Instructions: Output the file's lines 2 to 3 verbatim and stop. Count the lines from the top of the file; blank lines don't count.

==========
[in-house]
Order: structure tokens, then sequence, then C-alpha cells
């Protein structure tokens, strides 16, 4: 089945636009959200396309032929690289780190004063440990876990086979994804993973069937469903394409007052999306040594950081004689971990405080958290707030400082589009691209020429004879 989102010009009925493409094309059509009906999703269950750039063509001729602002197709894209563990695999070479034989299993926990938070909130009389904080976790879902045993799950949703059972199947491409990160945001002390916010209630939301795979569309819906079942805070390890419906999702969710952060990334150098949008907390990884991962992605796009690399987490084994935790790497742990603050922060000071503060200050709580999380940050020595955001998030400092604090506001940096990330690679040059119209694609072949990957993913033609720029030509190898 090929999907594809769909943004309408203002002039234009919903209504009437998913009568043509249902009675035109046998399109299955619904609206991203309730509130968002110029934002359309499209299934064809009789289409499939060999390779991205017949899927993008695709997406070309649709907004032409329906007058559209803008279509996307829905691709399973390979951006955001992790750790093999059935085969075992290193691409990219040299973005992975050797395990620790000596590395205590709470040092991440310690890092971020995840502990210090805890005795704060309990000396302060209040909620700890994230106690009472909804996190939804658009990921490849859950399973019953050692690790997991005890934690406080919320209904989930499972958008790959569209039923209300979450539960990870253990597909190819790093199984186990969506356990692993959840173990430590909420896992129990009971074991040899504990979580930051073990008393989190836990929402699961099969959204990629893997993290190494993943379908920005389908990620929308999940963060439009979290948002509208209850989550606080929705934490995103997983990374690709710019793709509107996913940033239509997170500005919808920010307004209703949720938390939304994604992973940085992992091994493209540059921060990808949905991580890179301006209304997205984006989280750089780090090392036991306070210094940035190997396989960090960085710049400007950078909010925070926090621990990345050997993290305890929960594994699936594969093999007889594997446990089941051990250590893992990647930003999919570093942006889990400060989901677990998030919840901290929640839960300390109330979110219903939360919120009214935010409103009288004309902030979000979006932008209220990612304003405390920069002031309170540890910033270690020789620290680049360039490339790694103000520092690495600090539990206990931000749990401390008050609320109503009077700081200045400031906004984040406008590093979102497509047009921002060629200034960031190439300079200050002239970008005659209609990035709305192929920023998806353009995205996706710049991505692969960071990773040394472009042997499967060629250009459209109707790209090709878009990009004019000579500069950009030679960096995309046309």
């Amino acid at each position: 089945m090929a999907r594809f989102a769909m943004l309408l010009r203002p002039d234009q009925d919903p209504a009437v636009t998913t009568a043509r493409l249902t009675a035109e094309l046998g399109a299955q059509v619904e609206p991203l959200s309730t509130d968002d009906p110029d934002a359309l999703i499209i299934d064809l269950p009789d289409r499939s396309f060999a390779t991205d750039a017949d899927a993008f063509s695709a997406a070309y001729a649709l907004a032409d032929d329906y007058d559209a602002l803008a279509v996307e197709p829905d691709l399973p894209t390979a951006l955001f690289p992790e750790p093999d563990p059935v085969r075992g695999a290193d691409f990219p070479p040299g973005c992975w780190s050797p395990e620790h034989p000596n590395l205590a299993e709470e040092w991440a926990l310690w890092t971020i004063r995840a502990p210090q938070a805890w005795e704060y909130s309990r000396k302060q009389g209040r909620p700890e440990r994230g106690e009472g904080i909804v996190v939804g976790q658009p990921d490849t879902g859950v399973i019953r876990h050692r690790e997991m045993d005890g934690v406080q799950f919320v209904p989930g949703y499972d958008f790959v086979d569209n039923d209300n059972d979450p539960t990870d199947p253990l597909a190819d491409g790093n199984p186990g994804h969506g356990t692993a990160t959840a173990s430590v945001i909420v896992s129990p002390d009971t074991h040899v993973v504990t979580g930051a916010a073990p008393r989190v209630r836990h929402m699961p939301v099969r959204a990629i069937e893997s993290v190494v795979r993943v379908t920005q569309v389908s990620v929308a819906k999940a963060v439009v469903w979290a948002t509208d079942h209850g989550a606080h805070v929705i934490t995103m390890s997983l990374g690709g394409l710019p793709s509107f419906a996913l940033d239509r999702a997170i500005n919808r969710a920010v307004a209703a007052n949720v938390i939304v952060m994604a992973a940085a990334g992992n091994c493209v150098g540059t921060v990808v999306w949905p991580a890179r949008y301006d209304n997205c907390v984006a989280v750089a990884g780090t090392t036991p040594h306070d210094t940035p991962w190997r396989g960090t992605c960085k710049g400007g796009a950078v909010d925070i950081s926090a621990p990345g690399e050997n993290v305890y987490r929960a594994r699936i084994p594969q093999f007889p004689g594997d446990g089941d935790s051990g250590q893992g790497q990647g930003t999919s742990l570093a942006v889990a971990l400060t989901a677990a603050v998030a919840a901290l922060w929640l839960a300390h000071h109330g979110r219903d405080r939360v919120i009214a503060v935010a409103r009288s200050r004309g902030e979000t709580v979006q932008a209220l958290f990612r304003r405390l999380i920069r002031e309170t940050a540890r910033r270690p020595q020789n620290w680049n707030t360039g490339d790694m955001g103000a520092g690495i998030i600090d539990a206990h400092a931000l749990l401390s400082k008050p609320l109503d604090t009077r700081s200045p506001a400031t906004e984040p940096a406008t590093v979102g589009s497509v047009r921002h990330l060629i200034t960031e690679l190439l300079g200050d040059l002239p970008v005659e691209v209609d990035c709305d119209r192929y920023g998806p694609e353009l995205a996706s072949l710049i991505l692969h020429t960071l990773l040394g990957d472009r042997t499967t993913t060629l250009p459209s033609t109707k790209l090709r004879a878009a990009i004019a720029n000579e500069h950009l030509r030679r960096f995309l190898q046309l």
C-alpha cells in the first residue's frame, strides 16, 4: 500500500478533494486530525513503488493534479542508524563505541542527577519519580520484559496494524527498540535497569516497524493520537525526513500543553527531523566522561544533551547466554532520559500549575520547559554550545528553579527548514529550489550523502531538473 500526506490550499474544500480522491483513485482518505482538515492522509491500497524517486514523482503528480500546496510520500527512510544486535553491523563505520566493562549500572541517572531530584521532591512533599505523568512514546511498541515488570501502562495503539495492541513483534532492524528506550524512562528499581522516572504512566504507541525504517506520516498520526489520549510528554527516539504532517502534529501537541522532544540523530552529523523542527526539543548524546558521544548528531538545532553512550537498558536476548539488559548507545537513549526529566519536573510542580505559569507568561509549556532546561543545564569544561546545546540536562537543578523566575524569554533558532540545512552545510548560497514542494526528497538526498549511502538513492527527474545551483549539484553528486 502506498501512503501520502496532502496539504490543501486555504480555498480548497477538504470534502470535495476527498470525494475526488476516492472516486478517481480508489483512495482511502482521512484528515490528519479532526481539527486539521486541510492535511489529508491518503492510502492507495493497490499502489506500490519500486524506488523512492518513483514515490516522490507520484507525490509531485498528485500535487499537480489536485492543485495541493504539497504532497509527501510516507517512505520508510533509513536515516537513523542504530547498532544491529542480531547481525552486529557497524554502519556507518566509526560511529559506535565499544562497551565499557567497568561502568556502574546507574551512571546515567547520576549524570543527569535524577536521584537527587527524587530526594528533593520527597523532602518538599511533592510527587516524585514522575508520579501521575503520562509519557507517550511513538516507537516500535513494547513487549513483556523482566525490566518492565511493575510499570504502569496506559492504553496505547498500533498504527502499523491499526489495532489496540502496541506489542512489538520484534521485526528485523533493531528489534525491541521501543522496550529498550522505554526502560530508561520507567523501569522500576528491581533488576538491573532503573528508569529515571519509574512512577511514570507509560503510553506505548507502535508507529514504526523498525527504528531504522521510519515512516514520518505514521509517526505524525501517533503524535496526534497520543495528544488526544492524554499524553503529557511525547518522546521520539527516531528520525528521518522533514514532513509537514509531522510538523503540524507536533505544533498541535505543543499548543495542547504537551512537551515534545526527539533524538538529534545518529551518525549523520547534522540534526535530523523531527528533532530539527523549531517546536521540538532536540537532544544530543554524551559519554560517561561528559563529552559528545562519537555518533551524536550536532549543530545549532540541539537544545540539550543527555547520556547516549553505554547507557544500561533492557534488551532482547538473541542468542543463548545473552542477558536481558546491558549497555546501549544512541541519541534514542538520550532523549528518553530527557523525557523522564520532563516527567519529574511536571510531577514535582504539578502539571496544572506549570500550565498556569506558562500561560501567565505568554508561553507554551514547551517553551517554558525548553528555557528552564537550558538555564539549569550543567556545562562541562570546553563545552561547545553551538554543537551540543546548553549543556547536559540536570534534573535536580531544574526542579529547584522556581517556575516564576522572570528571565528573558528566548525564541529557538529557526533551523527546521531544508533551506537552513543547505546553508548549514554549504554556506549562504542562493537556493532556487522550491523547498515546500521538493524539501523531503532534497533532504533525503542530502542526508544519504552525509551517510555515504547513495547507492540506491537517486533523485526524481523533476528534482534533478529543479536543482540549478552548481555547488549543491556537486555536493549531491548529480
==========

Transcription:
Order: structure tokens, then sequence, then C-alpha cells
């Protein structure tokens, strides 16, 4: 089945636009959200396309032929690289780190004063440990876990086979994804993973069937469903394409007052999306040594950081004689971990405080958290707030400082589009691209020429004879 989102010009009925493409094309059509009906999703269950750039063509001729602002197709894209563990695999070479034989299993926990938070909130009389904080976790879902045993799950949703059972199947491409990160945001002390916010209630939301795979569309819906079942805070390890419906999702969710952060990334150098949008907390990884991962992605796009690399987490084994935790790497742990603050922060000071503060200050709580999380940050020595955001998030400092604090506001940096990330690679040059119209694609072949990957993913033609720029030509190898 090929999907594809769909943004309408203002002039234009919903209504009437998913009568043509249902009675035109046998399109299955619904609206991203309730509130968002110029934002359309499209299934064809009789289409499939060999390779991205017949899927993008695709997406070309649709907004032409329906007058559209803008279509996307829905691709399973390979951006955001992790750790093999059935085969075992290193691409990219040299973005992975050797395990620790000596590395205590709470040092991440310690890092971020995840502990210090805890005795704060309990000396302060209040909620700890994230106690009472909804996190939804658009990921490849859950399973019953050692690790997991005890934690406080919320209904989930499972958008790959569209039923209300979450539960990870253990597909190819790093199984186990969506356990692993959840173990430590909420896992129990009971074991040899504990979580930051073990008393989190836990929402699961099969959204990629893997993290190494993943379908920005389908990620929308999940963060439009979290948002509208209850989550606080929705934490995103997983990374690709710019793709509107996913940033239509997170500005919808920010307004209703949720938390939304994604992973940085992992091994493209540059921060990808949905991580890179301006209304997205984006989280750089780090090392036991306070210094940035190997396989960090960085710049400007950078909010925070926090621990990345050997993290305890929960594994699936594969093999007889594997446990089941051990250590893992990647930003999919570093942006889990400060989901677990998030919840901290929640839960300390109330979110219903939360919120009214935010409103009288004309902030979000979006932008209220990612304003405390920069002031309170540890910033270690020789620290680049360039490339790694103000520092690495600090539990206990931000749990401390008050609320109503009077700081200045400031906004984040406008590093979102497509047009921002060629200034960031190439300079200050002239970008005659209609990035709305192929920023998806353009995205996706710049991505692969960071990773040394472009042997499967060629250009459209109707790209090709878009990009004019000579500069950009030679960096995309046309």